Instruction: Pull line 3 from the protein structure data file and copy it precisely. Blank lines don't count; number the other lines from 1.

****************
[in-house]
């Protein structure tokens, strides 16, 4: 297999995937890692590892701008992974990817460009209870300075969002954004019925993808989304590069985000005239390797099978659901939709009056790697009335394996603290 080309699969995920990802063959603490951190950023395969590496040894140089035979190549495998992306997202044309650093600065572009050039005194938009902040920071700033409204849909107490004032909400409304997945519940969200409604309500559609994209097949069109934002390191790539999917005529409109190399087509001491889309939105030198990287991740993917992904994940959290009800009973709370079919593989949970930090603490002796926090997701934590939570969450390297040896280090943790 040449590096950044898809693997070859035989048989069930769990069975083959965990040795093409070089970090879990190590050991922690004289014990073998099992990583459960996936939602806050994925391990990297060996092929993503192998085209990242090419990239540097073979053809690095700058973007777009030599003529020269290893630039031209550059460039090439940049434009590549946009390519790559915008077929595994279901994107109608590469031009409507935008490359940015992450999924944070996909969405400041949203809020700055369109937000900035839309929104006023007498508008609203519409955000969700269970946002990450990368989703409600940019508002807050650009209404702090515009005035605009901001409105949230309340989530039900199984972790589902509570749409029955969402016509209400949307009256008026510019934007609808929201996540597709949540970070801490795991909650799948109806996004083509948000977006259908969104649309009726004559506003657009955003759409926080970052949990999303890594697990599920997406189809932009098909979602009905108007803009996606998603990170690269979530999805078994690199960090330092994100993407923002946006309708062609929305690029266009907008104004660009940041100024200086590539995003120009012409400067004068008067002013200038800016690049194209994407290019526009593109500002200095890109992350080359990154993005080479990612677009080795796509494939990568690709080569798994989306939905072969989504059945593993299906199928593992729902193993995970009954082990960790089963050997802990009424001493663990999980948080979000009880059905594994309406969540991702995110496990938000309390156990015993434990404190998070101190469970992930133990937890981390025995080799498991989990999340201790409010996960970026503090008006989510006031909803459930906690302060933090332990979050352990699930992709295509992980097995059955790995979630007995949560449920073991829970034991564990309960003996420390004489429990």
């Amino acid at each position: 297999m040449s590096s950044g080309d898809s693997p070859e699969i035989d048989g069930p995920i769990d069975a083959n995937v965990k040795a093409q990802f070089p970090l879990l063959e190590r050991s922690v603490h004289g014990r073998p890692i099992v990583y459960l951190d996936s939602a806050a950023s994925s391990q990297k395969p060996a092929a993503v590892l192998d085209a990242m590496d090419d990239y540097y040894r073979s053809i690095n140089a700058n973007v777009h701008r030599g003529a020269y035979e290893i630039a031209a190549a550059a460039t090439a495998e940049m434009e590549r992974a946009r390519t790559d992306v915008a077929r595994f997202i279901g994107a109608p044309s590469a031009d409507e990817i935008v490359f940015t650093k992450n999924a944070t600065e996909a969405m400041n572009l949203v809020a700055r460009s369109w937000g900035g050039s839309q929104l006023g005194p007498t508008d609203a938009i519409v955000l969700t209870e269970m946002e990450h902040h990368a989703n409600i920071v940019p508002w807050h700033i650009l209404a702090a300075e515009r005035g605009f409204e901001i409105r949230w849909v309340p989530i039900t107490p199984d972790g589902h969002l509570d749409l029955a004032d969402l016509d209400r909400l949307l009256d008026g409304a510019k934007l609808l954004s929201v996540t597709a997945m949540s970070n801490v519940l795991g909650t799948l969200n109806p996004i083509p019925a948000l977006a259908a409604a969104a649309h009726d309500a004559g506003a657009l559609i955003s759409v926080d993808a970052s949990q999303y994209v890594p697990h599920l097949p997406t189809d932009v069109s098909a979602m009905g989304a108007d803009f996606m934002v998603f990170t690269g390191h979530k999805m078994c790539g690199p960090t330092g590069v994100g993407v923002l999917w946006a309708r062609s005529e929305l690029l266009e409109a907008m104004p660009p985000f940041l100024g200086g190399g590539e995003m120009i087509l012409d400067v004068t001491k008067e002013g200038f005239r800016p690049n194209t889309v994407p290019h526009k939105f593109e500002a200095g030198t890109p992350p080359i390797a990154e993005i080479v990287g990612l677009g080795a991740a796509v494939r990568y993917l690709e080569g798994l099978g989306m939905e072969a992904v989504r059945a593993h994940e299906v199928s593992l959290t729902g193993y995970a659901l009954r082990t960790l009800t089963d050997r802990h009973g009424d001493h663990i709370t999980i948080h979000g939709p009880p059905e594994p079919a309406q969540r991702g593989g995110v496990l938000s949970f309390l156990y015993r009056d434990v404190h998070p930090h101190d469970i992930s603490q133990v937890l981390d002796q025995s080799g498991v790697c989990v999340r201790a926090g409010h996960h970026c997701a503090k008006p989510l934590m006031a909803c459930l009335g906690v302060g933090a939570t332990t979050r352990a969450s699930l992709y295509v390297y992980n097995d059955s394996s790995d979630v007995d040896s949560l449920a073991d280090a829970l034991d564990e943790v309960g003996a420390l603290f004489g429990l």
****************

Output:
């Amino acid at each position: 297999m040449s590096s950044g080309d898809s693997p070859e699969i035989d048989g069930p995920i769990d069975a083959n995937v965990k040795a093409q990802f070089p970090l879990l063959e190590r050991s922690v603490h004289g014990r073998p890692i099992v990583y459960l951190d996936s939602a806050a950023s994925s391990q990297k395969p060996a092929a993503v590892l192998d085209a990242m590496d090419d990239y540097y040894r073979s053809i690095n140089a700058n973007v777009h701008r030599g003529a020269y035979e290893i630039a031209a190549a550059a460039t090439a495998e940049m434009e590549r992974a946009r390519t790559d992306v915008a077929r595994f997202i279901g994107a109608p044309s590469a031009d409507e990817i935008v490359f940015t650093k992450n999924a944070t600065e996909a969405m400041n572009l949203v809020a700055r460009s369109w937000g900035g050039s839309q929104l006023g005194p007498t508008d609203a938009i519409v955000l969700t209870e269970m946002e990450h902040h990368a989703n409600i920071v940019p508002w807050h700033i650009l209404a702090a300075e515009r005035g605009f409204e901001i409105r949230w849909v309340p989530i039900t107490p199984d972790g589902h969002l509570d749409l029955a004032d969402l016509d209400r909400l949307l009256d008026g409304a510019k934007l609808l954004s929201v996540t597709a997945m949540s970070n801490v519940l795991g909650t799948l969200n109806p996004i083509p019925a948000l977006a259908a409604a969104a649309h009726d309500a004559g506003a657009l559609i955003s759409v926080d993808a970052s949990q999303y994209v890594p697990h599920l097949p997406t189809d932009v069109s098909a979602m009905g989304a108007d803009f996606m934002v998603f990170t690269g390191h979530k999805m078994c790539g690199p960090t330092g590069v994100g993407v923002l999917w946006a309708r062609s005529e929305l690029l266009e409109a907008m104004p660009p985000f940041l100024g200086g190399g590539e995003m120009i087509l012409d400067v004068t001491k008067e002013g200038f005239r800016p690049n194209t889309v994407p290019h526009k939105f593109e500002a200095g030198t890109p992350p080359i390797a990154e993005i080479v990287g990612l677009g080795a991740a796509v494939r990568y993917l690709e080569g798994l099978g989306m939905e072969a992904v989504r059945a593993h994940e299906v199928s593992l959290t729902g193993y995970a659901l009954r082990t960790l009800t089963d050997r802990h009973g009424d001493h663990i709370t999980i948080h979000g939709p009880p059905e594994p079919a309406q969540r991702g593989g995110v496990l938000s949970f309390l156990y015993r009056d434990v404190h998070p930090h101190d469970i992930s603490q133990v937890l981390d002796q025995s080799g498991v790697c989990v999340r201790a926090g409010h996960h970026c997701a503090k008006p989510l934590m006031a909803c459930l009335g906690v302060g933090a939570t332990t979050r352990a969450s699930l992709y295509v390297y992980n097995d059955s394996s790995d979630v007995d040896s949560l449920a073991d280090a829970l034991d564990e943790v309960g003996a420390l603290f004489g429990l």